The aim of the programme is to give students a thorough grounding in the psychology of human behaviour, which they will then be able to use to understand animal behaviour. This is an applied programme and students will be investigating how a better understanding of animal behaviour can contribute to the health and wellbeing of human and animal behaviour. For example, the L6 module dealing with Animal Therapy looks at how psychologist might be involved in the treatment of animals with psychological or behavioural problems. This module will also look at how animals are used in animal assisted therapy for the treatment of human psychological and physical health problems.
You will study for three years and in each year you will take six, 20 credit modules. In the first year you will study introductory modules in both psychology and animal behaviour. For example in the first semester you will study Introduction to Developmental Psychology and Social Psychology; Introduction to Human and Animal Interaction and Introduction to Research Methods (continues in semester 2). In the second semester of your first year you will take modules in Introduction to Biological and Cognitive Psychology; Introduction to Individual Differences; and Introduction to Animal Behaviour. In the second year your study becomes more specialized and you will study modules in Further Research Methods; Further Biopsychology & Cognition; Animal Welfare; Developmental & Social Psychology; Individual Differences; and Primate Behaviour and Conservation. In your final year you will take the Dissertation module (40 credits) which is a major piece of research chosen by yourself and supervised by specialist staff. In addition you will choose four modules from a range including Animal Cognition and Social Complexity; Animal Therapy(Assisted and Individual); Occupational Psychology; Brain and Behaviour; Work Placement; Media Psychology; Psychology of Children in Need; Psychology of Global Issues; Psychology and Health; Educational Psychology; Psychology of Mental Health; Evolution, Development and Adaptation.
Assessment methods include written examinations and a range of coursework assessments such as essays, reports, portfolios, performance, presentations and your final year major project. The grades from formal assessments count towards your module mark. Percentage of the course assessed by coursework The balance of assessment by examination and assessment by coursework depends to some extent on the optional modules you choose. The approximate percentage of the course assessed by coursework is as follows: Year 1* 50% coursework, 40% written exams, 10% practical exams Year 2 50% coursework, 40% written exams, 10% practical exams Year 3 70% coursework, 30% written exams Feedback You will receive feedback on all practice assessments and on formal assessments undertaken by coursework. Feedback on examination performance is available upon request from the module leader. Feedback is intended to help you learn and you are encouraged to discuss it with your module tutor. We aim to provide you with feedback within 10 working days of hand-in (practice assessment) and 20 working days of hand-in (formal coursework assessment). *You must achieve a pass mark of 50 and above in all Year 1 compulsory modules as a prerequisite, before progression to Year 2 optional modules.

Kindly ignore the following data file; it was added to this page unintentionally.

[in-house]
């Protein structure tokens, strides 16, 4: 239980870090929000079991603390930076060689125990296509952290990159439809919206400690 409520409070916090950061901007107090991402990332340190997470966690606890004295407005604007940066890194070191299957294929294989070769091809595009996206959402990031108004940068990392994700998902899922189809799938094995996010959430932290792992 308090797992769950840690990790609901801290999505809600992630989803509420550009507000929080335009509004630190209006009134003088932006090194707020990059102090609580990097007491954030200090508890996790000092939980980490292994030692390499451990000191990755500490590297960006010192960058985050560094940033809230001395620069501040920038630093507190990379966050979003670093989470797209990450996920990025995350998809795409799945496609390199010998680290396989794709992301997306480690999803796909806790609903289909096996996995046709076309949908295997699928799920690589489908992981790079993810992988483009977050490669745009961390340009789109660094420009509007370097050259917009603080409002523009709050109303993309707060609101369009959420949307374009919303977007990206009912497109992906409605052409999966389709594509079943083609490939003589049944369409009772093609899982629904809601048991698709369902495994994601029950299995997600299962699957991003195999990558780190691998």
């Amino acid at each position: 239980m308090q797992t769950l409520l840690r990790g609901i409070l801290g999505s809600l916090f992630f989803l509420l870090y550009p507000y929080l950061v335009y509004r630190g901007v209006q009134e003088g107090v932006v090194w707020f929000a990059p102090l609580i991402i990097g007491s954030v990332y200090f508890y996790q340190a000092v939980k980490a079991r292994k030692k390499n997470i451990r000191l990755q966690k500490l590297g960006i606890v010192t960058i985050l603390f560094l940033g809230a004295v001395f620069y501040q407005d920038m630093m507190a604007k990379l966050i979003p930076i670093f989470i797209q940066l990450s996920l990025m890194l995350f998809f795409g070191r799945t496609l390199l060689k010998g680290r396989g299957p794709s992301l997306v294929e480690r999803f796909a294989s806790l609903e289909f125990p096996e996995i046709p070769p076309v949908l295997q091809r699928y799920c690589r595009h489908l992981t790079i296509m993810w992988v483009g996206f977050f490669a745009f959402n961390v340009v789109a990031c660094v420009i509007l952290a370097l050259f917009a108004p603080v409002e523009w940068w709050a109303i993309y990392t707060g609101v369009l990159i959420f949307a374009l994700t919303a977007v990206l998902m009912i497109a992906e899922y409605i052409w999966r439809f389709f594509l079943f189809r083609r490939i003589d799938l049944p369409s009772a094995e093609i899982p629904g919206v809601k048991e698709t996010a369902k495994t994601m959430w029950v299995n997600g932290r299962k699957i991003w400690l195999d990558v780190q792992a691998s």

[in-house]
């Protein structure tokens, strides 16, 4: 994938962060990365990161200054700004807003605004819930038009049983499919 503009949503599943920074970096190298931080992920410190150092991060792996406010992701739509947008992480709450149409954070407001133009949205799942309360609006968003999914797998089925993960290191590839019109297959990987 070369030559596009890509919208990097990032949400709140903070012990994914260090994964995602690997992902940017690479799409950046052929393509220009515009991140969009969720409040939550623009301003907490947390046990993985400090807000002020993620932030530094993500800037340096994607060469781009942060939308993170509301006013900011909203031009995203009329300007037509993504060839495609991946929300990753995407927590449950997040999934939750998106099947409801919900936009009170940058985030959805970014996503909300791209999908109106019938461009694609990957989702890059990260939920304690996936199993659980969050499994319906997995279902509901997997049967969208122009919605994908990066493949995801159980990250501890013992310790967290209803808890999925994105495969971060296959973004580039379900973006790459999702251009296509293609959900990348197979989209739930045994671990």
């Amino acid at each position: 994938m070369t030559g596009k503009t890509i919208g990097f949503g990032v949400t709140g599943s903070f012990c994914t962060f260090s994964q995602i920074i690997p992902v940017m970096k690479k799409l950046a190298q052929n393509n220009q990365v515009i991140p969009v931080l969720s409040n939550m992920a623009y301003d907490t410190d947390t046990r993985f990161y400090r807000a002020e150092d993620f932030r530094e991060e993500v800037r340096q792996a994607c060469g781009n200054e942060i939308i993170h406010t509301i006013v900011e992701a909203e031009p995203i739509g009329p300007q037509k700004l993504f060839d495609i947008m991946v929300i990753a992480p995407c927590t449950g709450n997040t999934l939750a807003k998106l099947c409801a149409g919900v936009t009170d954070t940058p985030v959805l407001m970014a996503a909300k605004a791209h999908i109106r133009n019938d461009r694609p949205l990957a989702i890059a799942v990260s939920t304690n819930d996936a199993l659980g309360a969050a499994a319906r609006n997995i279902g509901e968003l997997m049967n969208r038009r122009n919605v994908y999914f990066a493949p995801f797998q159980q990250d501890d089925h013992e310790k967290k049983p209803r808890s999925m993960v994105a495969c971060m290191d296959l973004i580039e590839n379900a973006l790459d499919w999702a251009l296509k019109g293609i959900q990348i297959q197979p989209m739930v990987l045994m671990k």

How to apply
This is the deadline for applications to be completed and sent for this course. If the university or college still has places available you can apply after this date, but your application is not guaranteed to be considered.
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Points of entry
The following entry points are available for this course:
- Year 1
5 GCSE subjects at grade C/4 or above preferred. Must include GCSE English Language and Maths at grade C/4.
Please click the following link to find out more about qualification requirements for this course
English language requirements
International applicants will be required to show a proficiency in English. An IELTS score of 6.5 (no element below 5.5) is proof of this.
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Fees and funding
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University of Salford